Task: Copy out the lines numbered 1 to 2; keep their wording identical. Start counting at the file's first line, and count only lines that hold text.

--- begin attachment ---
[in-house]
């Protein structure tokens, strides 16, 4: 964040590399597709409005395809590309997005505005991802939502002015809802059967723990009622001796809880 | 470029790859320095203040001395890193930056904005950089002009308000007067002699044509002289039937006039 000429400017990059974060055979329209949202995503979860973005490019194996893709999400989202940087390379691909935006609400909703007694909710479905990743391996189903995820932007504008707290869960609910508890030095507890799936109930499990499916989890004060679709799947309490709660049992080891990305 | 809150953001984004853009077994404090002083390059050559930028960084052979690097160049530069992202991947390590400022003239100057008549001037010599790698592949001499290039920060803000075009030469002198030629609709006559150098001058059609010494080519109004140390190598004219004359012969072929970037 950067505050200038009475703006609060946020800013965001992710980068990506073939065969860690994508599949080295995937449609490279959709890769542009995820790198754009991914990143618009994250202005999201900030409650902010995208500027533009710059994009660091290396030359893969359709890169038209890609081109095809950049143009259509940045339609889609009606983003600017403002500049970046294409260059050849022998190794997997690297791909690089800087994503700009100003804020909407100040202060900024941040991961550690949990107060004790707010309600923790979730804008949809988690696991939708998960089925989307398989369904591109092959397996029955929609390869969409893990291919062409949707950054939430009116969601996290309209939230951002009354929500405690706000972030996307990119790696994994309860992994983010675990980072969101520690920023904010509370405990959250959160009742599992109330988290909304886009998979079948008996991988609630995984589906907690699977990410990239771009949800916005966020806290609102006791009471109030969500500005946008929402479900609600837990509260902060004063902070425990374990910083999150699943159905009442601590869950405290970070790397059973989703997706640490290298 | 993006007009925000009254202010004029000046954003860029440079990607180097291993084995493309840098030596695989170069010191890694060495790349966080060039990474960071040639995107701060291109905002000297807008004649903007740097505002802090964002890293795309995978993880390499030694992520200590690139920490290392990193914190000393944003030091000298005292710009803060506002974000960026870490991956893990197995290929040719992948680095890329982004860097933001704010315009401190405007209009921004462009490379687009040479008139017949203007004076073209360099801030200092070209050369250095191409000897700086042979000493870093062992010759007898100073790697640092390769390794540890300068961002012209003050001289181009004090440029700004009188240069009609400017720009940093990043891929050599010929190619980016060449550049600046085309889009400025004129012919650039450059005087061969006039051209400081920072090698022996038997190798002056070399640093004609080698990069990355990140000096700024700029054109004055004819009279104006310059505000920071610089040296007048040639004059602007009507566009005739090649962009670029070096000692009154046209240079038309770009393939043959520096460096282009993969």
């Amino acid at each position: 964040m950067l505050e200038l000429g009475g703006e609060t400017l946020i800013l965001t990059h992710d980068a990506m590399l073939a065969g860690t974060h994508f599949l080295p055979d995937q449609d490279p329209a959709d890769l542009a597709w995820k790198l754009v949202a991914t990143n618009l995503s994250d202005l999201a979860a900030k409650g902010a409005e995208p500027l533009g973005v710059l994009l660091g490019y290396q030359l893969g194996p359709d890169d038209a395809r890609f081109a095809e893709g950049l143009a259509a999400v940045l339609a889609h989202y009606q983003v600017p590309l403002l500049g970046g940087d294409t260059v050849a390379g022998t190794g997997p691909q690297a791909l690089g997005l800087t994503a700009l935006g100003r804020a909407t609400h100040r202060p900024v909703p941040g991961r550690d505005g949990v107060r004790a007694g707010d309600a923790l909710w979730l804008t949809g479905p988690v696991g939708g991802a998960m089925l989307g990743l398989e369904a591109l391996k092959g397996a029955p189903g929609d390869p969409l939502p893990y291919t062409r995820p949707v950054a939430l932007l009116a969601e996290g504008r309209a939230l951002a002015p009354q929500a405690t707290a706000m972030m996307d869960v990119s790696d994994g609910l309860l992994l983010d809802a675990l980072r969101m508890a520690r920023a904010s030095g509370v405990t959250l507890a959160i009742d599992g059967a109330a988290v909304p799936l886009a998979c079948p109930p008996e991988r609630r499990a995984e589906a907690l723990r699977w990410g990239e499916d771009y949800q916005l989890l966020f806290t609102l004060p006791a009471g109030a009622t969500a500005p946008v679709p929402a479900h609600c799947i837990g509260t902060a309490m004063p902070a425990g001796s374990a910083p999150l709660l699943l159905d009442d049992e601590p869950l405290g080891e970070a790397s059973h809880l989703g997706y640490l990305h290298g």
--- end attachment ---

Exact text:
[in-house]
């Protein structure tokens, strides 16, 4: 964040590399597709409005395809590309997005505005991802939502002015809802059967723990009622001796809880 | 470029790859320095203040001395890193930056904005950089002009308000007067002699044509002289039937006039 000429400017990059974060055979329209949202995503979860973005490019194996893709999400989202940087390379691909935006609400909703007694909710479905990743391996189903995820932007504008707290869960609910508890030095507890799936109930499990499916989890004060679709799947309490709660049992080891990305 | 809150953001984004853009077994404090002083390059050559930028960084052979690097160049530069992202991947390590400022003239100057008549001037010599790698592949001499290039920060803000075009030469002198030629609709006559150098001058059609010494080519109004140390190598004219004359012969072929970037 950067505050200038009475703006609060946020800013965001992710980068990506073939065969860690994508599949080295995937449609490279959709890769542009995820790198754009991914990143618009994250202005999201900030409650902010995208500027533009710059994009660091290396030359893969359709890169038209890609081109095809950049143009259509940045339609889609009606983003600017403002500049970046294409260059050849022998190794997997690297791909690089800087994503700009100003804020909407100040202060900024941040991961550690949990107060004790707010309600923790979730804008949809988690696991939708998960089925989307398989369904591109092959397996029955929609390869969409893990291919062409949707950054939430009116969601996290309209939230951002009354929500405690706000972030996307990119790696994994309860992994983010675990980072969101520690920023904010509370405990959250959160009742599992109330988290909304886009998979079948008996991988609630995984589906907690699977990410990239771009949800916005966020806290609102006791009471109030969500500005946008929402479900609600837990509260902060004063902070425990374990910083999150699943159905009442601590869950405290970070790397059973989703997706640490290298 | 993006007009925000009254202010004029000046954003860029440079990607180097291993084995493309840098030596695989170069010191890694060495790349966080060039990474960071040639995107701060291109905002000297807008004649903007740097505002802090964002890293795309995978993880390499030694992520200590690139920490290392990193914190000393944003030091000298005292710009803060506002974000960026870490991956893990197995290929040719992948680095890329982004860097933001704010315009401190405007209009921004462009490379687009040479008139017949203007004076073209360099801030200092070209050369250095191409000897700086042979000493870093062992010759007898100073790697640092390769390794540890300068961002012209003050001289181009004090440029700004009188240069009609400017720009940093990043891929050599010929190619980016060449550049600046085309889009400025004129012919650039450059005087061969006039051209400081920072090698022996038997190798002056070399640093004609080698990069990355990140000096700024700029054109004055004819009279104006310059505000920071610089040296007048040639004059602007009507566009005739090649962009670029070096000692009154046209240079038309770009393939043959520096460096282009993969």